New Middle East- MES EP.207
On 10 March 2023, Saudi Arabia and Iran announced their intention to restore diplomatic relations over a two-month period in a deal brokered by China.
Riyadh’s reconciliation with Syria is also underway, along with negotiations with Yemen’s Ansarullah which was crowned by the largest prisoner’s swap yet between both sides.
This rapprochement with the Islamic Republic and other regional efforts matter because they shed light on a significant region-wide trend of de-escalation that has been underway since the resumption of high-level UAE-Iran relations in 2019.
In the wake of geopolitical tensions and distraction, it also marks a shift towards direct Middle East regional conflict management which is a first for countries in the region.
Driven by a combination of conflict fatigue in Syria, Iraq and Yemen, a focus on economic security and continued concern over declining US influence Saudi Arabia seems to be adamant on engaging in an unprecedented pattern of reconciliation to protect its interests and achieve its 2030 vision amid fluctuations in the world order.
Countries in the region have also realized that confrontation with Iran and its allies in the axis of resistance has not only failed to deliver the desired results but has also exposed them to economic vulnerabilities.
For the UAE and Saudi Arabia in particular, the June 2019 Yemeni attacks on two oil tankers in the Gulf of Oman and the September 2019 attacks on Saudi Arabis Aramco oil infrastructure caused a change in thinking.
Moreover, multiple failed rounds of regime change attempts and maximum pressure international sanctions have also failed to get Iran to alter its regional posture or reduce support for regional resistance movements especially in Lebanon, Palestine and Syria.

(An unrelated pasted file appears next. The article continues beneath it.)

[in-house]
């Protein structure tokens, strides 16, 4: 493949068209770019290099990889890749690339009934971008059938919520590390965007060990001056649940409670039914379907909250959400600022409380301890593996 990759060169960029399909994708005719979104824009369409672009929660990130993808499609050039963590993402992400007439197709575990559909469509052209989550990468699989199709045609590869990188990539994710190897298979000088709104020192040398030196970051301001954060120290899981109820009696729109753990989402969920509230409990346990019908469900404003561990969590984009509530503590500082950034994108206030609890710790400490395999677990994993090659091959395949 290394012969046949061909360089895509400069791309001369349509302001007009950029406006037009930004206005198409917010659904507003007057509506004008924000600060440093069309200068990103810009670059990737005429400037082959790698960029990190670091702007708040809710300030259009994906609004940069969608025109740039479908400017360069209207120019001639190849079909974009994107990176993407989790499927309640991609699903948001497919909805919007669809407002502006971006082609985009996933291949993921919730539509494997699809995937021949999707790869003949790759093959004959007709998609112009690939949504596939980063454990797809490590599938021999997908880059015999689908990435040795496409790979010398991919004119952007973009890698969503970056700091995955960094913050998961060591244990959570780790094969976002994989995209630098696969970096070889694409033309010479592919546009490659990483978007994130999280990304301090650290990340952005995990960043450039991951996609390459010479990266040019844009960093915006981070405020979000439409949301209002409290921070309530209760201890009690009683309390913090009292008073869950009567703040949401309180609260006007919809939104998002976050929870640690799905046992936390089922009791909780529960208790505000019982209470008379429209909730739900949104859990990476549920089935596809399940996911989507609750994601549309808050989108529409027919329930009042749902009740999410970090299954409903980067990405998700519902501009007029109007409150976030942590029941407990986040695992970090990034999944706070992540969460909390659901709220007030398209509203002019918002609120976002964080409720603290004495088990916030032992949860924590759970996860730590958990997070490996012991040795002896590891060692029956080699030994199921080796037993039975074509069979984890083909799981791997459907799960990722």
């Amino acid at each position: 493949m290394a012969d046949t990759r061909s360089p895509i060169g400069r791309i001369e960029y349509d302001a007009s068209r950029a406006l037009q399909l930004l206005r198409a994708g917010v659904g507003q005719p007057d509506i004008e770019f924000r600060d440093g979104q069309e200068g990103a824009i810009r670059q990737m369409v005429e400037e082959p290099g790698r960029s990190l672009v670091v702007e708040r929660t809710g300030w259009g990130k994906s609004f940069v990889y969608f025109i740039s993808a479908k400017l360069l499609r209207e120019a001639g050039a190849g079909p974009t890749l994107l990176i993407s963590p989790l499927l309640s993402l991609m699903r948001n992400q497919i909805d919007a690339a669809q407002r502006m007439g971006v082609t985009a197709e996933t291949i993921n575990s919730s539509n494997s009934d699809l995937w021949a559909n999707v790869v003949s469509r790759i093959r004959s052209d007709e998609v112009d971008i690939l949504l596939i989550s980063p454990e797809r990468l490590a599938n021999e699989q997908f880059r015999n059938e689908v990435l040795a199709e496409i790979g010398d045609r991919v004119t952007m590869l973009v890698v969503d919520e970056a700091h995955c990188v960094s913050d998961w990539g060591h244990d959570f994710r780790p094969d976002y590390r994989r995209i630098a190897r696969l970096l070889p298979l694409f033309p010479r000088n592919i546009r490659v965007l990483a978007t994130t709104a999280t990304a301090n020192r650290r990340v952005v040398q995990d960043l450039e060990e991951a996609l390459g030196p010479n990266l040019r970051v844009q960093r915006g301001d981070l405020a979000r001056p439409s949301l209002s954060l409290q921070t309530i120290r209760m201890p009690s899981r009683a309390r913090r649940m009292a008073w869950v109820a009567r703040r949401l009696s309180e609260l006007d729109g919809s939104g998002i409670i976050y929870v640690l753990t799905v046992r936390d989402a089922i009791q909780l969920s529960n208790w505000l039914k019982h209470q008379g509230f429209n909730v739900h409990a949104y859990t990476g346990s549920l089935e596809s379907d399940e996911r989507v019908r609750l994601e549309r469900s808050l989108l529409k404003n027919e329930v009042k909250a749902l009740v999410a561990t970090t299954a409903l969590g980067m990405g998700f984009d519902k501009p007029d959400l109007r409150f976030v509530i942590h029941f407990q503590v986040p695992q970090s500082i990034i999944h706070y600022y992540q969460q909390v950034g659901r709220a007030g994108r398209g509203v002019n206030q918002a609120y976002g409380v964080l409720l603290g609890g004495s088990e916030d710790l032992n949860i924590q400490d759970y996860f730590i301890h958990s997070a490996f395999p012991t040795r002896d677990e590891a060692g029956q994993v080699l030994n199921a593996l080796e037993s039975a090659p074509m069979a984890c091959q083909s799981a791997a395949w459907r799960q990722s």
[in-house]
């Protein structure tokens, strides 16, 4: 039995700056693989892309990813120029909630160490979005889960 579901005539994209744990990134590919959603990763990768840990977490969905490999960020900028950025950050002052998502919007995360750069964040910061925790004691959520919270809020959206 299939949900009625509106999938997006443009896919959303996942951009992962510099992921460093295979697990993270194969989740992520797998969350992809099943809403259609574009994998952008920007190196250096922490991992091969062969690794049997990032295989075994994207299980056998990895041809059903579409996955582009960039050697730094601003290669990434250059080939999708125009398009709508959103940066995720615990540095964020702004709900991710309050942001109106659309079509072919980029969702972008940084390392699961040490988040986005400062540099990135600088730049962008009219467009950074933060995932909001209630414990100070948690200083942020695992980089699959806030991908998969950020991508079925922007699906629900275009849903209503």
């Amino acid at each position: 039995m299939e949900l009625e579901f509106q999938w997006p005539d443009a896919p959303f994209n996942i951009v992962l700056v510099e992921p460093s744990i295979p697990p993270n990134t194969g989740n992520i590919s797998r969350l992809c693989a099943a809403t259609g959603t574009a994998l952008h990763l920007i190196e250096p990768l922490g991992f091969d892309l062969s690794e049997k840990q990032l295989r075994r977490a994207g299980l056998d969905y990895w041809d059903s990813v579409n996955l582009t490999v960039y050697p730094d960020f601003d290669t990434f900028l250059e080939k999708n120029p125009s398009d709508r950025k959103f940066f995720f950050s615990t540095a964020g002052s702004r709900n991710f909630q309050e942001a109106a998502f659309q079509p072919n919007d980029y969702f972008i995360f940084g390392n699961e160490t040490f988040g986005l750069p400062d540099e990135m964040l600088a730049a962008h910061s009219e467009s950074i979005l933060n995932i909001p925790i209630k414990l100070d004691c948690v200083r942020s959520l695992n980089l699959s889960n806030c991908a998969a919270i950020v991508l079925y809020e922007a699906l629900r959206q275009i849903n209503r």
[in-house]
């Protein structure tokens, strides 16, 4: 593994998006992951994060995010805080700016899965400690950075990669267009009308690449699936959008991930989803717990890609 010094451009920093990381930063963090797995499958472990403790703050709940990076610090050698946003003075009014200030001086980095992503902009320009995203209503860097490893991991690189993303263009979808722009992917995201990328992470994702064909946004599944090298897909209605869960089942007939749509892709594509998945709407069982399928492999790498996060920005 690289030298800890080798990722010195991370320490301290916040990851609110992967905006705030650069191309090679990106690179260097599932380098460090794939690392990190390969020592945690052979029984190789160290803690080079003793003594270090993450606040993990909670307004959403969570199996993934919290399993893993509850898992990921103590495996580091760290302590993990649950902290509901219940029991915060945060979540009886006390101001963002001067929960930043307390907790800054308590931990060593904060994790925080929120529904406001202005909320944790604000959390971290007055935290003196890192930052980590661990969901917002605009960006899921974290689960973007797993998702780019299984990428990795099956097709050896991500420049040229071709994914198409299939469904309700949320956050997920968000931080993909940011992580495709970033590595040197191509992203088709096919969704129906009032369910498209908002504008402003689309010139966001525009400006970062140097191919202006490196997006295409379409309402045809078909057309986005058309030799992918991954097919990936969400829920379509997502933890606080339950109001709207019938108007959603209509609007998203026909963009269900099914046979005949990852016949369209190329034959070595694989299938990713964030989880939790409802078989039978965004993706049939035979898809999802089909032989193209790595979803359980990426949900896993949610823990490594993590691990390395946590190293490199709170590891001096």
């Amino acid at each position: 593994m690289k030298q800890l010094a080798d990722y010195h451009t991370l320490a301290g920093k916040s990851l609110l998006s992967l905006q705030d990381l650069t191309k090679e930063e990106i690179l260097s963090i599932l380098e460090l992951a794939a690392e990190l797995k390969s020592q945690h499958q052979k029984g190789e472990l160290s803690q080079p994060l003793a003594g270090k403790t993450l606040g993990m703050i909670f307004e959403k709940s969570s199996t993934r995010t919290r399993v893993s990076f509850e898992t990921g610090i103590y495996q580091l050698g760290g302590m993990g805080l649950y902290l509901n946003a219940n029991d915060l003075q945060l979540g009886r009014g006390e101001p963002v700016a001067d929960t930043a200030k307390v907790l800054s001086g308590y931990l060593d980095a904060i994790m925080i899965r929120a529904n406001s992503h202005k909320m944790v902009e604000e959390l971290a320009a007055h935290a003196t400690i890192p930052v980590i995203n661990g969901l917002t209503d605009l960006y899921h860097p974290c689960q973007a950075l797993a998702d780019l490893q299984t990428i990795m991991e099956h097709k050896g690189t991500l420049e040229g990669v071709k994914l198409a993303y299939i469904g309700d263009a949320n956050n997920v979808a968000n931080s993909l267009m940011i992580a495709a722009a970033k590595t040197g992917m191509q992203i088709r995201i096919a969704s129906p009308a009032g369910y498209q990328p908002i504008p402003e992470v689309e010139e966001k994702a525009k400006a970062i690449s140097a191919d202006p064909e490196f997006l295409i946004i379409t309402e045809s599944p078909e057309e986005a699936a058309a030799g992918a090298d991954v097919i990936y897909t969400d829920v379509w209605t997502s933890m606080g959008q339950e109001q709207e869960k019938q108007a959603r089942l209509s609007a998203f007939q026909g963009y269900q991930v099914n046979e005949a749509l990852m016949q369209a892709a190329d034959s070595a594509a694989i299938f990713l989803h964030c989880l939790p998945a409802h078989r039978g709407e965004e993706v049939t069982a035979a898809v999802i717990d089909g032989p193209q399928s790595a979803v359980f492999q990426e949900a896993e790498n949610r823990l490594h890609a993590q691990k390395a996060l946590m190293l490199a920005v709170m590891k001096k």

The rapprochement between Saudi Arabia and Iran marks the formal end of seven years of heightened tensions and could have important consequences for the Saudi war on Yemen, significantly improving Iran’s role in the region and creating regional stability more broadly.
Although Yemen is a difficult nut to crack, a significant step toward a longer-term truce is being negotiated. Underpinning the ceasefire and dampening down cross-border activity would provide Saudi Arabia with some respite knowing that by ending its useless adventure in Yemen, its oil infrastructure will remain safe.
Bahrain is also expected to follow Riyadh’s lead and resume dialogue with Tehran. Elsewhere, the UAE has taken the lead in restoring Arab state ties with the Syrian Arab Republic. Although this is a step-by-step process, news that Saudi Arabia’s foreign minister landed in Damascus last week to re-open the kingdom’s consulate suggests that full normalization with Syria’ despite US and EU sanctions’ is well underway.